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  • Writer's pictureRichard C. Farrin, JD – Member

Ohio BTA Rejects Tax Commissioner’s Overly Narrow View of Where Manufacturing Begins


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The Ohio Board of Tax Appeals (BTA) reversed the Department’s interpretation of where manufacturing begins for sales tax purposes in Marion Ethanol, LLC (et. al.) v. McClain, BTA Case Nos. 2017-337 and 2017-338 (May 16, 2019). Marion Ethanol, LLC (Marion) operates biorefineries that manufacture ethanol and other corn-based products, including animal feed, corn oil, and wet and dry distillers grains. The process to produce the ethanol and other corn-based products begins with corn, the primary raw material, being delivered to Marion’s facilities where it is tested for quality, moisture, and temperature. Accepted corn is emptied into sub-grade hoppers that funnel the corn to a conveyer. The corn is transported on the conveyer past a strong magnet designed to remove any metal contaminants. The corn continues on the conveyer to bins designed to hold the corn. The corn is deposited into the bins based on certain qualities, such as moisture content. The corn is then emptied from the bins and proceeds to a scalper, a rotating bin that removes debris (corn cobs, sticks, leaves and stalks) from the corn.

The case involved the sales tax exemption for items used primarily in a manufacturing operation, provided by R.C. 5739.02(B)(42)(g). The Department argued that manufacturing begins at the scalper. Marion argued that manufacturing begins at the magnet. The BTA agreed with Marion, relying on the Ohio Supreme Court’s recent decision in Lafarge N. Am., Inc. v. Testa, 153 Ohio St.3d 245, 2018-Ohio-2047. The BTA determined that the magnet refines (defined as “removing or separating a desirable product from raw or contaminated materials by distillation or physical, mechanical, or chemical processes”) the corn and, therefore, manufacturing begins at the magnet. The BTA further noted that the corn was committed to the manufacturing process at the magnet due to the integrated nature of the manufacturing operation.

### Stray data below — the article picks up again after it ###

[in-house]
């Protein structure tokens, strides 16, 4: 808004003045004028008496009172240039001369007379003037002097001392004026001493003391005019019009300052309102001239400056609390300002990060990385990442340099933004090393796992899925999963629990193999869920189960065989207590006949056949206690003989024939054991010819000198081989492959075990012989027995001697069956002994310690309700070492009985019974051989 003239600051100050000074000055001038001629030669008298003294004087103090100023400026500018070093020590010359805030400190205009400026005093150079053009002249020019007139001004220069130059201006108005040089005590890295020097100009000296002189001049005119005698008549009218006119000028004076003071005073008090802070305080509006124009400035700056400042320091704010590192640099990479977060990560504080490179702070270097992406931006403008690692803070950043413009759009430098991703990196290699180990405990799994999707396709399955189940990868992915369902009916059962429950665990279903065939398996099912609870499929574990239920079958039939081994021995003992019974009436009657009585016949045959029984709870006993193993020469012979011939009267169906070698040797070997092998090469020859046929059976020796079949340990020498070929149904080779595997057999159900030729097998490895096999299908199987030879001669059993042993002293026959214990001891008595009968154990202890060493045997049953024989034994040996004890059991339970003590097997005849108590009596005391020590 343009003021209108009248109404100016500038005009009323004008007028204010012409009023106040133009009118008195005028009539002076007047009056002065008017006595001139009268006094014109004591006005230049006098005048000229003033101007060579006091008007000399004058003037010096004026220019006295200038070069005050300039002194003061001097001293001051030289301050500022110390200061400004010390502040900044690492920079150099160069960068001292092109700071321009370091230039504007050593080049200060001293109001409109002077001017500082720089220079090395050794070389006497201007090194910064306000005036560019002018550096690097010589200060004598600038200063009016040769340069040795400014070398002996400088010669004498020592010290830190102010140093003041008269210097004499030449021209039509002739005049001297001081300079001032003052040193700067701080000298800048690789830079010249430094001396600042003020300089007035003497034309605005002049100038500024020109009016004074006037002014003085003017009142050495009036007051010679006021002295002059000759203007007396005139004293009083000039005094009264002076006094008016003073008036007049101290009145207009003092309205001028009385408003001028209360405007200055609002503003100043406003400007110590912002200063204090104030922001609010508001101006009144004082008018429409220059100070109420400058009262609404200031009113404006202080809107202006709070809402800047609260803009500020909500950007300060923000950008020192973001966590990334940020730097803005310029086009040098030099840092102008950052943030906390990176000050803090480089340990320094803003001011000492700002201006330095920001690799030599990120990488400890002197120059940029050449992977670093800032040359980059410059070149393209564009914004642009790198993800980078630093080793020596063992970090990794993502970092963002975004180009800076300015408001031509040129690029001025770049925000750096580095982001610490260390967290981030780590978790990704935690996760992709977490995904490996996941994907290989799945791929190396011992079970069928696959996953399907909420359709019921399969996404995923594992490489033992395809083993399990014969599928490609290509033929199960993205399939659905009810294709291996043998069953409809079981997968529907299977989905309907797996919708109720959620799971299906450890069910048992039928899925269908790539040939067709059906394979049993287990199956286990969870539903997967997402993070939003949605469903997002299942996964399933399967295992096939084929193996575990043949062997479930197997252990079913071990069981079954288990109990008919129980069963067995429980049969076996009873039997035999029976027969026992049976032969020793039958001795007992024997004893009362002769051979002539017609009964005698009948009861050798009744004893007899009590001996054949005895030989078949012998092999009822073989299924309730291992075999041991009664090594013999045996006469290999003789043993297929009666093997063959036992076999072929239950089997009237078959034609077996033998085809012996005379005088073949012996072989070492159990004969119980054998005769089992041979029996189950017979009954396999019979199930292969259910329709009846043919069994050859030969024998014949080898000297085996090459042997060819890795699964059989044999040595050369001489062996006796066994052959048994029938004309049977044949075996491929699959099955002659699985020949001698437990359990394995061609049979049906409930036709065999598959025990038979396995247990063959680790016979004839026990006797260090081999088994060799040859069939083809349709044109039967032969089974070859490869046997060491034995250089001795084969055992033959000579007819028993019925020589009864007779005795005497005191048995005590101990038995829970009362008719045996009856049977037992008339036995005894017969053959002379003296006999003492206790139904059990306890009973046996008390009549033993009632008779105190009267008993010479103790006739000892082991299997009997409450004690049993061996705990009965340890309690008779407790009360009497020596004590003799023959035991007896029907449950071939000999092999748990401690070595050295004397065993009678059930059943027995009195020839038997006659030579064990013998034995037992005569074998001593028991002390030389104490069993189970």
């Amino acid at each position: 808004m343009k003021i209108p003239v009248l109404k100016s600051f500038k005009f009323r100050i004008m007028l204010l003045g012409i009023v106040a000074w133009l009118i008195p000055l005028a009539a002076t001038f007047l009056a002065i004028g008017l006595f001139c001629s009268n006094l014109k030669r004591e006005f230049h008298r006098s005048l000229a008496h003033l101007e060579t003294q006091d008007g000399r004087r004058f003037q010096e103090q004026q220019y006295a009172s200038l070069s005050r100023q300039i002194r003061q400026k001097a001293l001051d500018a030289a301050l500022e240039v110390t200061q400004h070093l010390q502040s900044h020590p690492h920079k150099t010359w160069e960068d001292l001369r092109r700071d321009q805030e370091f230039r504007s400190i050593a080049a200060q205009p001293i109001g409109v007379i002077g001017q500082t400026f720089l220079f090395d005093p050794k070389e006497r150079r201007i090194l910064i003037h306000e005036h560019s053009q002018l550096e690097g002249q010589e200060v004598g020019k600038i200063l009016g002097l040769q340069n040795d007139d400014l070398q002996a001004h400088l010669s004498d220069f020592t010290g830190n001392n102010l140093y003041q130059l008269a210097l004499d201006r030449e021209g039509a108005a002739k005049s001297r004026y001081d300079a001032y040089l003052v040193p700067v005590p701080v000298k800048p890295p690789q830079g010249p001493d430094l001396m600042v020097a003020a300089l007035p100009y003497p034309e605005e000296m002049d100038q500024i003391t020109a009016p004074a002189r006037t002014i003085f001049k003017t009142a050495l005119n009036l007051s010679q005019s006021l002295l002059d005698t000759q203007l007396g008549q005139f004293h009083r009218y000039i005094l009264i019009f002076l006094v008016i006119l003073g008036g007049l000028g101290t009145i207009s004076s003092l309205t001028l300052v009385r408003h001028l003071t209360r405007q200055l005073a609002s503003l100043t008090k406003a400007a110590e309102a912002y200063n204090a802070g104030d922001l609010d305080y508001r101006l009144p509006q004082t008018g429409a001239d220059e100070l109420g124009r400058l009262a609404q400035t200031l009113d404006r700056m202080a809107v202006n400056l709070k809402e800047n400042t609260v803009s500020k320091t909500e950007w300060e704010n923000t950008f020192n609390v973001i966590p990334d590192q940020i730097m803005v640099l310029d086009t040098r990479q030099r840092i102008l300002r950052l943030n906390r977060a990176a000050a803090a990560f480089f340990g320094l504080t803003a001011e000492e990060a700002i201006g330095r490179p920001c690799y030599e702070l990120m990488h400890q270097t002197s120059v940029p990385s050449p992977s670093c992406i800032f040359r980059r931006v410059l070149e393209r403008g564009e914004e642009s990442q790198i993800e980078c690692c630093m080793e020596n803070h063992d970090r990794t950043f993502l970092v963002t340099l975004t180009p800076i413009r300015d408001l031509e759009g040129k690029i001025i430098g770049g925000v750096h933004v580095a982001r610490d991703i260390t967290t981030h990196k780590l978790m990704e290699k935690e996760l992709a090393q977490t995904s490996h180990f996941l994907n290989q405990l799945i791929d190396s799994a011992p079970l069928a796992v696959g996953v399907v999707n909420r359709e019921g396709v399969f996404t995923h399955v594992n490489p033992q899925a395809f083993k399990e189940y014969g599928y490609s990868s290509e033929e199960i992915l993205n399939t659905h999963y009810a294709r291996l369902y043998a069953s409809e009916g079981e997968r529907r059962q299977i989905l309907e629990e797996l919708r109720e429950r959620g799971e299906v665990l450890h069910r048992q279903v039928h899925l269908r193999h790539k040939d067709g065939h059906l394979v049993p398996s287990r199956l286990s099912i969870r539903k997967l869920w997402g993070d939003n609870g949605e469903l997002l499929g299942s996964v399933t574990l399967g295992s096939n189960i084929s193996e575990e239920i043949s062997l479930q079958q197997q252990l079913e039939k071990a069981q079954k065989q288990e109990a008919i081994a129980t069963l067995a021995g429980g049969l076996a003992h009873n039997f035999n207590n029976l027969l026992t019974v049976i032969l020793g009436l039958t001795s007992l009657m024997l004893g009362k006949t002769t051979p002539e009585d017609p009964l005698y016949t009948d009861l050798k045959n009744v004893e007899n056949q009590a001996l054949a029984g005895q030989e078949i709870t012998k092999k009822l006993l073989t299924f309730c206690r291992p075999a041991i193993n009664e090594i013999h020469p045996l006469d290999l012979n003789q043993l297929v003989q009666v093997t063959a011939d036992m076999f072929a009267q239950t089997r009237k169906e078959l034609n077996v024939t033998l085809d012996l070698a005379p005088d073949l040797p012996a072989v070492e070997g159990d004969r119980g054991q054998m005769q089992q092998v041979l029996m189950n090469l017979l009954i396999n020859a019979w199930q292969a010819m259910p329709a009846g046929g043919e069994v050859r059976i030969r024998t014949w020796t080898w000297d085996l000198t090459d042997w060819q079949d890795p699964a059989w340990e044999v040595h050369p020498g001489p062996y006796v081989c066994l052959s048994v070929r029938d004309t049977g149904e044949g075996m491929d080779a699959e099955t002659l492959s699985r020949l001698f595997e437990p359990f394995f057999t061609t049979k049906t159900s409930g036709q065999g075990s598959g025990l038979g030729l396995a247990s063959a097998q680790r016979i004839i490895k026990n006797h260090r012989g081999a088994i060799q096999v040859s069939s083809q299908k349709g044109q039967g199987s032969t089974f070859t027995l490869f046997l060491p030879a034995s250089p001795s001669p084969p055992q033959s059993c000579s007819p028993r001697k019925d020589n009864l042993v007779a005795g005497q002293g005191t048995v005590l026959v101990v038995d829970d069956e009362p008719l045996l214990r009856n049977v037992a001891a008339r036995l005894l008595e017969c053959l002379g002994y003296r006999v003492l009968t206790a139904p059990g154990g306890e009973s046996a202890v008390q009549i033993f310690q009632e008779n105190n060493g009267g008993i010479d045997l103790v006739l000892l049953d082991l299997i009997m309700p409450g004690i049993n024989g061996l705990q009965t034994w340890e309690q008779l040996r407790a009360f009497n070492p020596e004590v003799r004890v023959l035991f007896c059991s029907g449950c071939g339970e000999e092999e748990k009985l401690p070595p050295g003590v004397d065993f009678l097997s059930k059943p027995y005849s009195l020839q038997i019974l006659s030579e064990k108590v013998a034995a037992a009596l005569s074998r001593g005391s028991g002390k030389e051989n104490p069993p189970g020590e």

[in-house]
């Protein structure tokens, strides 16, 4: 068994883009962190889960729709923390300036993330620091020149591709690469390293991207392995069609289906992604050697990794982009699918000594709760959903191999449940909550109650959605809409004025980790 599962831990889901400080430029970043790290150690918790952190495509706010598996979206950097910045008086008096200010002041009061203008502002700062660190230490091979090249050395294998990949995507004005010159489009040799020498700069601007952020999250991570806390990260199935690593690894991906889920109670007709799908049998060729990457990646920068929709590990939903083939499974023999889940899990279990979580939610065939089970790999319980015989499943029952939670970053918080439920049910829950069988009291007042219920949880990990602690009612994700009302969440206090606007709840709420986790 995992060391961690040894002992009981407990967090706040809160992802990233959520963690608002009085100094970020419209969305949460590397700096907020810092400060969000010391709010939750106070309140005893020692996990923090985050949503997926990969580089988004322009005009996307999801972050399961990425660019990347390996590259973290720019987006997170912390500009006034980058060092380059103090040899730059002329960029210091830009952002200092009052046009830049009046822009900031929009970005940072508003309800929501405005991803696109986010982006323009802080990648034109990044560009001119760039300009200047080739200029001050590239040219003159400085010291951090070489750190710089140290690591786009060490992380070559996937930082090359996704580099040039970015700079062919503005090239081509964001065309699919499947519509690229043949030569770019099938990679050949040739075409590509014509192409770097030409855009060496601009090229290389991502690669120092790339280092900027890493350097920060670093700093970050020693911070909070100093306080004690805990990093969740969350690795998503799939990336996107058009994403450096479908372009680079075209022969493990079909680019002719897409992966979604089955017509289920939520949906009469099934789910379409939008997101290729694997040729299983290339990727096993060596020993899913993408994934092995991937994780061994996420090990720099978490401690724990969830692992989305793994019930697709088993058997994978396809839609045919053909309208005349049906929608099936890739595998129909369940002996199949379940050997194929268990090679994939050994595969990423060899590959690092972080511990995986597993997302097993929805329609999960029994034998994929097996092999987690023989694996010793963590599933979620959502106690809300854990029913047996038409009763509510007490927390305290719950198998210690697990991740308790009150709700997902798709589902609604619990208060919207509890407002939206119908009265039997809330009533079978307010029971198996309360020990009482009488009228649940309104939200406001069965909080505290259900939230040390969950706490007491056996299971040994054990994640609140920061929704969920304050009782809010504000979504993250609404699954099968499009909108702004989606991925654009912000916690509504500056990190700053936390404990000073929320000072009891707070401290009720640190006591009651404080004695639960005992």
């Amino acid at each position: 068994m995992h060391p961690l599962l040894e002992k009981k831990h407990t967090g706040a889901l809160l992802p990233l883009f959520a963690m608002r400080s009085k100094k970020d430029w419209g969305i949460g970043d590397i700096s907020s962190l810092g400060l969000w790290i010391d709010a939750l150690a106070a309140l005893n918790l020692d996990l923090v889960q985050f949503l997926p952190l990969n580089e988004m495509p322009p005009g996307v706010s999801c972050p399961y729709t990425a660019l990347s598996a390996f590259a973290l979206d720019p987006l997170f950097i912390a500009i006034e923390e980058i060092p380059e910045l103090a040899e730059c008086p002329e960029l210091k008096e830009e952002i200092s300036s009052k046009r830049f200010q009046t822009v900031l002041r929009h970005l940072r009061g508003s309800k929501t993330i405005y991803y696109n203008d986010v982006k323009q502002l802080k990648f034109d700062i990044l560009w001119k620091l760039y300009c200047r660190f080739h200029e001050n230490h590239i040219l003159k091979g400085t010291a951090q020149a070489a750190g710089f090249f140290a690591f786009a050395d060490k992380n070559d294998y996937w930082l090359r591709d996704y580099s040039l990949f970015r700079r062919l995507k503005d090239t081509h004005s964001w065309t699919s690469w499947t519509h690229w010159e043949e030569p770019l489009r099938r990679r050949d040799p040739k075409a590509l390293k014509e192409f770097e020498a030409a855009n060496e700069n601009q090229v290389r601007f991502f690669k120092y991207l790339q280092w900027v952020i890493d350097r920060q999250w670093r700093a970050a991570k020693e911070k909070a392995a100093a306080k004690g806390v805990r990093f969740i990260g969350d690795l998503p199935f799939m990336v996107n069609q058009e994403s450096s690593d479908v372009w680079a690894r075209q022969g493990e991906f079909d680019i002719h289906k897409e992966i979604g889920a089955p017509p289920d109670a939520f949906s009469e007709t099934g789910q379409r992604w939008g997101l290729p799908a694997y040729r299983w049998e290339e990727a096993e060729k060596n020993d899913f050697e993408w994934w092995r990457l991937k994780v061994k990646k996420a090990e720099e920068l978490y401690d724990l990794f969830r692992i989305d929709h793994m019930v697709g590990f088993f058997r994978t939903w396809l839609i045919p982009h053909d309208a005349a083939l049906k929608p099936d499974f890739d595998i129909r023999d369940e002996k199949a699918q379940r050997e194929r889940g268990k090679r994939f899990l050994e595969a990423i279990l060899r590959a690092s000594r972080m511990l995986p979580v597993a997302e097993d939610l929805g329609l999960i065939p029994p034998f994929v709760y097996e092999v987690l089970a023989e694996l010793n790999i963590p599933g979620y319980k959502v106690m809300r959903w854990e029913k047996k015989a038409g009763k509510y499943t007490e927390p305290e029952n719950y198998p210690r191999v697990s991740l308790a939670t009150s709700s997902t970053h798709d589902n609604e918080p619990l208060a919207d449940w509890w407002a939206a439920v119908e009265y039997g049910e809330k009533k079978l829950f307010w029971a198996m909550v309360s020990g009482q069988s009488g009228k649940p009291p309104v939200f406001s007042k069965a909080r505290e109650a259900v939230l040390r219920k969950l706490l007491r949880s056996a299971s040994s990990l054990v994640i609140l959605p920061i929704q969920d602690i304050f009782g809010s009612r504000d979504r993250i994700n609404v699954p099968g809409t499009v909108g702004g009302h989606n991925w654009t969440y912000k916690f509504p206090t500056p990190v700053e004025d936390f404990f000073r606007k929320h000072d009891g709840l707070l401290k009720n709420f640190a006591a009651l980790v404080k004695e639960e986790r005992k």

Marion also argued that because sodium hydroxide, which is used throughout the manufacturing process to remove excess starch and proteins, is added to animal feed produced at Marion’s facilities the sodium hydroxide should be exempt. However, during the use tax audit, Marion executed a Letter of Agreement that 95% of the sodium hydroxide was used directly in cleaning. Marion argued that it was not bound by the Letter of Agreement based on language contained in the agreement – “the agreement does not constitute an admission of any tax liability nor waive the right for taxpayer to appeal this or any provision of the review.” The Tax Commissioner argued that Marion was bound by the agreement.

The BTA agreed with the Tax Commissioner relying on the Ohio Supreme Court’s decision in Shugarman Surgical Supply v. Zaino, 97 Ohio St.3d 183, 2002-Ohio-5809, which provided that while a taxpayer may not like the results obtained by its agreement with the commissioner, such fact does not invalidate the agreement. As a result, 95% of the sodium hydroxide was held taxable.

ZHF Observation: This decision (and many others that precede it) highlights the importance of analyzing any audit-related agreements presented during an audit prior to signing them. Some clients have a policy to not sign any agreements as part of an audit. Care should be taken before adopting such a blanket policy, as businesses may be forced to automatically give up certain benefits resulting from such agreements.

Please keep in mind that Marion can still be appealed by either party within 30 days from the date of the decision.

If you have any questions regarding this case or any other state and local tax issue, please contact Richard Farrin, John Trippier or any other ZHF professional.

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